Bonnie McDonald joined Landmarks Illinois as its president in June of 2012 and, in that role, advances the vision, mission, and programs of Illinois' only statewide preservation nonprofit organization. She provides leadership to place Landmarks Illinois in the vanguard of the preservation field by envisioning strategic programs and partnerships in collaboration with its 37-member board, nine staff, committees, interns, members, and colleagues. In her five years with Landmarks Illinois, the organization has grown its capacity to help people save places by adding four staff, opening its first regional office in Springfield, publishing several economic studies on preservation, and playing a visible role to save several key properties and policies. She has been twice named to the Newcity “Design 50” list of the 50 people shaping Chicago design.
Bonnie’s expertise in policy and development through historic preservation has emerged over her 19 years working and studying in the field. Her first executive director position came at the age of 26 running the Anoka County Historical Society in Anoka, Minnesota from 2002 through 2005. She became the executive director of the Preservation Alliance of Minnesota in November, 2005, and quadrupled the organization’s capacity in seven years. This included re-launching the Minnesota Main Street Program within the Alliance, as well as starting the Investment Partnership Program, a real estate partnership where the Alliance invests in development projects.
Bonnie is most proud of her role assisting with the passage of legislation to provide incentives for preservation in Illinois and Minnesota. In Illinois, Landmarks advanced the passage and re-authorization of the River Edge Redevelopment Zone State Historic Tax Credit. As the Alliance’s lobbyist, she advocated for the passage of the Clean Water, Land, and Legacy Act providing millions of dollars annually for preservation grant funding. She was also a key leader in the passage of the Minnesota state historic tax credit in 2010, which has since incented over $500 million in economic activity through the sustainable reuse of historic assets. She was named a “Minnesotan on the Move” in 2011 by Finance & Commerce, as well as being called to meet President Barack Obama at the White House that year in recognition of her work to help solve the nation’s employment crisis. The Preservation Alliance of Minnesota was honored in 2012 with the National Trust for Historic Preservation National Award for Organizational Excellence in recognition of its success.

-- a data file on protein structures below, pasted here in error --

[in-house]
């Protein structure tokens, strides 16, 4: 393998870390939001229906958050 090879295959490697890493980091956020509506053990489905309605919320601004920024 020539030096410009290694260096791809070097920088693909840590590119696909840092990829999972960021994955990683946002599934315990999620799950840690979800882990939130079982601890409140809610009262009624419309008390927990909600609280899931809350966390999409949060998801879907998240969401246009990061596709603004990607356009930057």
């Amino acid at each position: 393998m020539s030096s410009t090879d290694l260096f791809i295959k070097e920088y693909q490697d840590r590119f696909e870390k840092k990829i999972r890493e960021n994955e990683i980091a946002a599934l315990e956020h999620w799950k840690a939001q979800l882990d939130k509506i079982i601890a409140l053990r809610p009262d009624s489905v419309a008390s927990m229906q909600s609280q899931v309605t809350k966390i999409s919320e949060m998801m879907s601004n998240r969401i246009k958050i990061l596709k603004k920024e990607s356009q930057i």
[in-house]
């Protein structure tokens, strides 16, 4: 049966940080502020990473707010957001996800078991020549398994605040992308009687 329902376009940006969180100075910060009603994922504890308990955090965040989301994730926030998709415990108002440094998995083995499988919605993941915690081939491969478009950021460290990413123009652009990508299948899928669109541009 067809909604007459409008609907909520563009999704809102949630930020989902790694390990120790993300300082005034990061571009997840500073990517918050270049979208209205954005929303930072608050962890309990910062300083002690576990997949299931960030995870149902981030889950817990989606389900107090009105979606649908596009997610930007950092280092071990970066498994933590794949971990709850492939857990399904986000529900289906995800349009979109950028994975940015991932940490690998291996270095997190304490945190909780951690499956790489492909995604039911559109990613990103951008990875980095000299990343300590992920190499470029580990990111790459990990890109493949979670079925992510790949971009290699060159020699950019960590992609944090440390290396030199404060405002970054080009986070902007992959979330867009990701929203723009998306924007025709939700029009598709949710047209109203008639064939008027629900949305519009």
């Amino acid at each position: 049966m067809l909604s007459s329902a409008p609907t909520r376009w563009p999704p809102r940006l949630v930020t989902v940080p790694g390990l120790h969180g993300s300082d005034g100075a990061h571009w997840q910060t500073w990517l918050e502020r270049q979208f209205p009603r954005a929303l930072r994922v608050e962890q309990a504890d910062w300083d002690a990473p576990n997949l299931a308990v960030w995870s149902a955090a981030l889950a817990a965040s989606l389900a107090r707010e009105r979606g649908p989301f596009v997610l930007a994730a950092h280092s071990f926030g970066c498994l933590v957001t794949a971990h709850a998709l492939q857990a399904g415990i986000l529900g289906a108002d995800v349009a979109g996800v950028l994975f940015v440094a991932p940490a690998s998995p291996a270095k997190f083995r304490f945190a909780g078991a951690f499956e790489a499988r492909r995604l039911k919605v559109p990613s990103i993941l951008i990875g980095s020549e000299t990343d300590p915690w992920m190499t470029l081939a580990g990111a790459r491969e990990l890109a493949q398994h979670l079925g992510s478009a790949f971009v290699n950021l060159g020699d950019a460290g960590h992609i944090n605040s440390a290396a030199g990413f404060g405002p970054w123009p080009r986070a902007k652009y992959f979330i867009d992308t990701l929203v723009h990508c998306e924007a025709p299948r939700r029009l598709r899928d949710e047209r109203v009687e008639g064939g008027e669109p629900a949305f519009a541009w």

Bonnie’s leadership positions have included service as vice chair of the Neighborhood Housing Services of Chicago Redevelopment Corporation Board, vice chair of the Partners Network of the National Trust for Historic Preservation, and chair of the public policy subcommittee for the Building Jobs Coalition in Minnesota. She serves as an ex-officio board member of the Friends of the Charnley-Persky House in Chicago, the Glessner House Museum in Chicago, and the Hegeler-Carus Mansion in LaSalle.
Bonnie graduated from the University of Minnesota with a Bachelor of Arts in Art History (Summa Cum Laude) and received a Master of Arts in City and Regional Planning - Historic Preservation Planning from Cornell University.
She resides with her husband, Michael, in the Edgewater neighborhood of Chicago in a 1907 home being restored one small step at a time. In their free time, Bonnie and Michael are avid travelers, as well as growing their organic urban farm, keeping bees and chickens, and giving away produce to neighbors and friends.